• The seas and oceans cover a little more than 70% of the terrestrial globe and play a key role, still unknown in many respects, in mitigating the impact of human activities on the climate.

  • To perfect this knowledge, the international Argo program, in which thirty countries including France participate, has deployed for twenty years a network of floats in the four corners of the globe, capable of diving independently to a depth of 2,000 m.

  • The standard model measures water temperature and salinity.

    But a new generation is coming, capable of descending to 6,000 m and/or measuring new parameters.

    In short, Argo will move up a gear, Ifremer announced this Thursday.

The past seven years have been the hottest on record since the pre-industrial era, the World Meteorological Organization (WMO) pointed out on Wednesday.

It confirmed the observation made ten days earlier by Copernicus, the European Earth monitoring network.

A warming trend that is far from new.

“Since 1980, each decade has been warmer than the previous one,” recalls Virginie Thierry, researcher in physical oceanography at the French Research Institute for the Exploitation of the Sea (Ifremer).

The next question is where does this heat go?

We know that part of it is absorbed by the oceans, but many points remain to be clarified.

“How does this heat enter the ocean?

Where exactly is it stored?

What is its impact on marine biodiversity?

And on the climate?

», list Virginie Thierry.

4,000 autonomous floats from the Arctic to the Antarctic

To answer this, you need

in situ

data taken over the long term. This is the challenge of the international Argo program, the first global ocean observation network, which was created in the early 2000s. About thirty countries contribute to it, including France with 10% of instruments deployed. Because, that is what it is, above all, the “Argo” program: a network of 4,000 autonomous floats scattered over all the seas and oceans. From the Arctic to the Antarctic, and even in marginal seas.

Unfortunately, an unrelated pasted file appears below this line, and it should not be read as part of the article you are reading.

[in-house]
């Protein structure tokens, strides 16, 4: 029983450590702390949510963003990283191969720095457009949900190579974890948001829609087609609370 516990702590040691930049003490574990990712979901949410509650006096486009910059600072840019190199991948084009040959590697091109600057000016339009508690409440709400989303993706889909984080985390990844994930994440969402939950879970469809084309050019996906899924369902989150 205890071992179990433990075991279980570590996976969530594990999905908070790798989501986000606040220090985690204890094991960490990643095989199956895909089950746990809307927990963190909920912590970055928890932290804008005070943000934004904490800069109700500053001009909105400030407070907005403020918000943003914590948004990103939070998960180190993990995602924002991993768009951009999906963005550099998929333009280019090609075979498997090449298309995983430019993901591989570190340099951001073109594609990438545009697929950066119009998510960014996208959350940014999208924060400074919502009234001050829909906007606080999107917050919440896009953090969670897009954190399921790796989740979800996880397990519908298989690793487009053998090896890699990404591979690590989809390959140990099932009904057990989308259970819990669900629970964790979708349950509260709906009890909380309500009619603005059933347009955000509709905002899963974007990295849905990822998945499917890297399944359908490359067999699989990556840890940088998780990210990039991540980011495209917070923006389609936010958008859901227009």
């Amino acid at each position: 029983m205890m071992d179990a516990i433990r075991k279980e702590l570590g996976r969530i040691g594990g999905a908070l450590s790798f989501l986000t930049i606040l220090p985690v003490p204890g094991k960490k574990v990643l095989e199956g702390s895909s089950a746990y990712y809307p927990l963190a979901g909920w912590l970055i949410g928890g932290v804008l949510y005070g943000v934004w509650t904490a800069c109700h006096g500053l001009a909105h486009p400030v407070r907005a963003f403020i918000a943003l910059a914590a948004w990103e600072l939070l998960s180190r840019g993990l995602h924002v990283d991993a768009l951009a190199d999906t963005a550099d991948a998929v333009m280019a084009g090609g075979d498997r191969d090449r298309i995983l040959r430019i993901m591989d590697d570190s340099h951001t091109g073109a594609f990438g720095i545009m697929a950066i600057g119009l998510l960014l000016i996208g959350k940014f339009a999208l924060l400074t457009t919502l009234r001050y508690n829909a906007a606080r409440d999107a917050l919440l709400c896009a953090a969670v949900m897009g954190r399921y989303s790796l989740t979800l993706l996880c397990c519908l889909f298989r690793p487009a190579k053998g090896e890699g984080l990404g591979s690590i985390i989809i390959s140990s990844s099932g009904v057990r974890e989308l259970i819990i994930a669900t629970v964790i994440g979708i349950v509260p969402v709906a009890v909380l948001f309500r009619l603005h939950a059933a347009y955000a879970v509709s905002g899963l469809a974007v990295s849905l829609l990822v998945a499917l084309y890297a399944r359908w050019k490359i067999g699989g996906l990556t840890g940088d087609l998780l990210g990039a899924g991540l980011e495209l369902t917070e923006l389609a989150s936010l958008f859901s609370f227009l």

“These Argo floats are tubes 20 cm in diameter and 1.5 m high with an antenna, describes Virginie Thierry. They are totally autonomous and drift with the currents. For five years – their average lifespan – they tirelessly repeat the same cycle. First dive to 1,000 m depth and, once there, drift for nine days. Then descend an additional 1,000 m, before reaching the surface. “During this ascent, throughout the water column, these floats measure the temperature and salinity, sometimes also a multitude of other parameters depending on the sensors they carry,” continues the Ifremer researcher. These data are then transmitted by satellite to data centers on land, which will decode them and control their quality before making them available online, accessible to all.And the Argo floats, for their part, plunge again.

Already a precious help for Science…

An existence dedicated to Science therefore.

But not in vain, far from it.

“The Argo program has thus made it possible to measure that more than 90% of the excess heat due to human activities was absorbed by the oceans, begins Virginie Thierry.